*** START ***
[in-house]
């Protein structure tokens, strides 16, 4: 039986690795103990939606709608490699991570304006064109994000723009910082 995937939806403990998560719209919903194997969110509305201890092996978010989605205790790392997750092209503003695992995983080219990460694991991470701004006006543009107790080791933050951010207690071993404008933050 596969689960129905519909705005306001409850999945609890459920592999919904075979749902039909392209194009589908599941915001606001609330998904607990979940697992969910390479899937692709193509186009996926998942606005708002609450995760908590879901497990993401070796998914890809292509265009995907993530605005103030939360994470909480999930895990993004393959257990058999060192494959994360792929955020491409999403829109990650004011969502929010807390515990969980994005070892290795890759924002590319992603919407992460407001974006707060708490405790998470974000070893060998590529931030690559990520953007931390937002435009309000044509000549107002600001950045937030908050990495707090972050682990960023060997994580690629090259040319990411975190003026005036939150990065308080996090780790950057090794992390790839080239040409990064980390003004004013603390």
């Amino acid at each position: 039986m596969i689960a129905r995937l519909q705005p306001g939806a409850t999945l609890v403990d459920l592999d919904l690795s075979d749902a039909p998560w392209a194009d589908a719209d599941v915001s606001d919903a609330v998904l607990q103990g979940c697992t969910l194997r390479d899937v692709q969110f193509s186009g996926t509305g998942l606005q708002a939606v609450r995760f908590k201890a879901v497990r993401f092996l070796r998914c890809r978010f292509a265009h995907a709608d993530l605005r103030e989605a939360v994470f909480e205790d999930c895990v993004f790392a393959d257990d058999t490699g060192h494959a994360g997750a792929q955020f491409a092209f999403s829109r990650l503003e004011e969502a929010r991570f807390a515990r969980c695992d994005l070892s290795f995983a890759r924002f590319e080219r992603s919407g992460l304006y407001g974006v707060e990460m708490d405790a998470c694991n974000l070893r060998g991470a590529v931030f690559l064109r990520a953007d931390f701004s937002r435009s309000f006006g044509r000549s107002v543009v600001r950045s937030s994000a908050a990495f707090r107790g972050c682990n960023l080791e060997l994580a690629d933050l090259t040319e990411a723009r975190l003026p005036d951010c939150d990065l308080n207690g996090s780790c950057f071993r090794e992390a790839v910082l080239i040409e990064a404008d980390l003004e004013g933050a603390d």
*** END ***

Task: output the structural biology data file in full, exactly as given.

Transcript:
[in-house]
């Protein structure tokens, strides 16, 4: 039986690795103990939606709608490699991570304006064109994000723009910082 995937939806403990998560719209919903194997969110509305201890092996978010989605205790790392997750092209503003695992995983080219990460694991991470701004006006543009107790080791933050951010207690071993404008933050 596969689960129905519909705005306001409850999945609890459920592999919904075979749902039909392209194009589908599941915001606001609330998904607990979940697992969910390479899937692709193509186009996926998942606005708002609450995760908590879901497990993401070796998914890809292509265009995907993530605005103030939360994470909480999930895990993004393959257990058999060192494959994360792929955020491409999403829109990650004011969502929010807390515990969980994005070892290795890759924002590319992603919407992460407001974006707060708490405790998470974000070893060998590529931030690559990520953007931390937002435009309000044509000549107002600001950045937030908050990495707090972050682990960023060997994580690629090259040319990411975190003026005036939150990065308080996090780790950057090794992390790839080239040409990064980390003004004013603390």
């Amino acid at each position: 039986m596969i689960a129905r995937l519909q705005p306001g939806a409850t999945l609890v403990d459920l592999d919904l690795s075979d749902a039909p998560w392209a194009d589908a719209d599941v915001s606001d919903a609330v998904l607990q103990g979940c697992t969910l194997r390479d899937v692709q969110f193509s186009g996926t509305g998942l606005q708002a939606v609450r995760f908590k201890a879901v497990r993401f092996l070796r998914c890809r978010f292509a265009h995907a709608d993530l605005r103030e989605a939360v994470f909480e205790d999930c895990v993004f790392a393959d257990d058999t490699g060192h494959a994360g997750a792929q955020f491409a092209f999403s829109r990650l503003e004011e969502a929010r991570f807390a515990r969980c695992d994005l070892s290795f995983a890759r924002f590319e080219r992603s919407g992460l304006y407001g974006v707060e990460m708490d405790a998470c694991n974000l070893r060998g991470a590529v931030f690559l064109r990520a953007d931390f701004s937002r435009s309000f006006g044509r000549s107002v543009v600001r950045s937030s994000a908050a990495f707090r107790g972050c682990n960023l080791e060997l994580a690629d933050l090259t040319e990411a723009r975190l003026p005036d951010c939150d990065l308080n207690g996090s780790c950057f071993r090794e992390a790839v910082l080239i040409e990064a404008d980390l003004e004013g933050a603390d």